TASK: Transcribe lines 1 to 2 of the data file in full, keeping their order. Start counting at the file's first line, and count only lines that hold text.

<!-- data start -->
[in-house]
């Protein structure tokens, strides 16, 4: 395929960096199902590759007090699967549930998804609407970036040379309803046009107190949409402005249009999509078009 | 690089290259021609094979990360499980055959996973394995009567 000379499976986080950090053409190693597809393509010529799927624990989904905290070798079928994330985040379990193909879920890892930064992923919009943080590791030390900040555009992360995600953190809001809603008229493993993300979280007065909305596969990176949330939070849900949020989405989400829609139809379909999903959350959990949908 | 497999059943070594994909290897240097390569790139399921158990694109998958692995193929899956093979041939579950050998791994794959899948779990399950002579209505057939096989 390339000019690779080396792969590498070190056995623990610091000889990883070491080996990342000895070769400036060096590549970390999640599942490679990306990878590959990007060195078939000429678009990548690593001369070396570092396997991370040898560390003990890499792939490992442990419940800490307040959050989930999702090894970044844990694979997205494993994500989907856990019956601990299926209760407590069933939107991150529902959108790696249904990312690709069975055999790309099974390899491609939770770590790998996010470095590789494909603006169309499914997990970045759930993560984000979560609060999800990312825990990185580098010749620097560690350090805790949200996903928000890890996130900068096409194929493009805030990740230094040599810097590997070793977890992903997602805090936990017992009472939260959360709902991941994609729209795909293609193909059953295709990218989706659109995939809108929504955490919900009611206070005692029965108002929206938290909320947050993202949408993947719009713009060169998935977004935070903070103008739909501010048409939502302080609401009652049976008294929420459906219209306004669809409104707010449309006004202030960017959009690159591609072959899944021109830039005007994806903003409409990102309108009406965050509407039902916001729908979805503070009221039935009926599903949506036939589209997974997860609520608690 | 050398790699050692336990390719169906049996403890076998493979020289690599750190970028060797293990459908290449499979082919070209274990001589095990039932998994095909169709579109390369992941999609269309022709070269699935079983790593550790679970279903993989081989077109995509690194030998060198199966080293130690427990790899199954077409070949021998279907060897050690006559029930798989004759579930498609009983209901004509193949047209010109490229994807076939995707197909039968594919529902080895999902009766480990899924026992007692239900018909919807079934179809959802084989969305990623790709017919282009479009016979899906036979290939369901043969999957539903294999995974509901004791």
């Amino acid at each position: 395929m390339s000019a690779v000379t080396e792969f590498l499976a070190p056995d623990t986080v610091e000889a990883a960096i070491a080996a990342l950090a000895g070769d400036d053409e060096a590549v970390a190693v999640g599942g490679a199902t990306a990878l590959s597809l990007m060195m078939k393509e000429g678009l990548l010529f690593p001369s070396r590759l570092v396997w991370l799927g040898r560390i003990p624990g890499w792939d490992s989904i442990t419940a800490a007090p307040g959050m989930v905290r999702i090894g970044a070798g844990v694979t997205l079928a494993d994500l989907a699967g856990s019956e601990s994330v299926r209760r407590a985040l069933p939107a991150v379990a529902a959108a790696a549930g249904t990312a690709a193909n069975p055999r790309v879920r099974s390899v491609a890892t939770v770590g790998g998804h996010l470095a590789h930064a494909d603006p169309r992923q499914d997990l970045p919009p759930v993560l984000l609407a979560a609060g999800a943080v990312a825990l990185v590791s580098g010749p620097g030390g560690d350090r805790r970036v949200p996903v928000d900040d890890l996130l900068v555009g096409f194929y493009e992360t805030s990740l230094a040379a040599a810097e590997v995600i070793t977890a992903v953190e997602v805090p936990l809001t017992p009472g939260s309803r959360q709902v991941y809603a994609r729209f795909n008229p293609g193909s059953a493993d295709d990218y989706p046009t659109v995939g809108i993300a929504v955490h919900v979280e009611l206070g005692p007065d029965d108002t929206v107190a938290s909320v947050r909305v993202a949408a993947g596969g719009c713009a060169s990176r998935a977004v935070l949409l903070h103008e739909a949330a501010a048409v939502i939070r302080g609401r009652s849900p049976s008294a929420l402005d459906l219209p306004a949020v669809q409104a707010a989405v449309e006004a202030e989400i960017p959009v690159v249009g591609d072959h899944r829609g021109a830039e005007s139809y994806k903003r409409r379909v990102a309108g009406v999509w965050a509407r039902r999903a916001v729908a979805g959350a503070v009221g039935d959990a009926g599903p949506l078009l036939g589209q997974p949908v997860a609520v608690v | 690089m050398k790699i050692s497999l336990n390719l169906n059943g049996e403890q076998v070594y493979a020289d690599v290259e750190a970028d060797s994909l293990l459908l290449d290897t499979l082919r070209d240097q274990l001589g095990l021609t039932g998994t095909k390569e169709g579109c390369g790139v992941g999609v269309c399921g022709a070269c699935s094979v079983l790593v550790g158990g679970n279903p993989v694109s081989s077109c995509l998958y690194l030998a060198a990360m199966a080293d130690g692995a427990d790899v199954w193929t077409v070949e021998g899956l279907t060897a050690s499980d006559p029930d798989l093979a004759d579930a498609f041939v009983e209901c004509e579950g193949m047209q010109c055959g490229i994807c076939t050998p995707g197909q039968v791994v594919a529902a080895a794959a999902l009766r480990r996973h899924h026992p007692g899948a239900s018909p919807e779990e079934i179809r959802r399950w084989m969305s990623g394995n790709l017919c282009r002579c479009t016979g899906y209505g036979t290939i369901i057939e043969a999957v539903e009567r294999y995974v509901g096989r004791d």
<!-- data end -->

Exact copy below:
[in-house]
């Protein structure tokens, strides 16, 4: 395929960096199902590759007090699967549930998804609407970036040379309803046009107190949409402005249009999509078009 | 690089290259021609094979990360499980055959996973394995009567 000379499976986080950090053409190693597809393509010529799927624990989904905290070798079928994330985040379990193909879920890892930064992923919009943080590791030390900040555009992360995600953190809001809603008229493993993300979280007065909305596969990176949330939070849900949020989405989400829609139809379909999903959350959990949908 | 497999059943070594994909290897240097390569790139399921158990694109998958692995193929899956093979041939579950050998791994794959899948779990399950002579209505057939096989 390339000019690779080396792969590498070190056995623990610091000889990883070491080996990342000895070769400036060096590549970390999640599942490679990306990878590959990007060195078939000429678009990548690593001369070396570092396997991370040898560390003990890499792939490992442990419940800490307040959050989930999702090894970044844990694979997205494993994500989907856990019956601990299926209760407590069933939107991150529902959108790696249904990312690709069975055999790309099974390899491609939770770590790998996010470095590789494909603006169309499914997990970045759930993560984000979560609060999800990312825990990185580098010749620097560690350090805790949200996903928000890890996130900068096409194929493009805030990740230094040599810097590997070793977890992903997602805090936990017992009472939260959360709902991941994609729209795909293609193909059953295709990218989706659109995939809108929504955490919900009611206070005692029965108002929206938290909320947050993202949408993947719009713009060169998935977004935070903070103008739909501010048409939502302080609401009652049976008294929420459906219209306004669809409104707010449309006004202030960017959009690159591609072959899944021109830039005007994806903003409409990102309108009406965050509407039902916001729908979805503070009221039935009926599903949506036939589209997974997860609520608690 | 050398790699050692336990390719169906049996403890076998493979020289690599750190970028060797293990459908290449499979082919070209274990001589095990039932998994095909169709579109390369992941999609269309022709070269699935079983790593550790679970279903993989081989077109995509690194030998060198199966080293130690427990790899199954077409070949021998279907060897050690006559029930798989004759579930498609009983209901004509193949047209010109490229994807076939995707197909039968594919529902080895999902009766480990899924026992007692239900018909919807079934179809959802084989969305990623790709017919282009479009016979899906036979290939369901043969999957539903294999995974509901004791």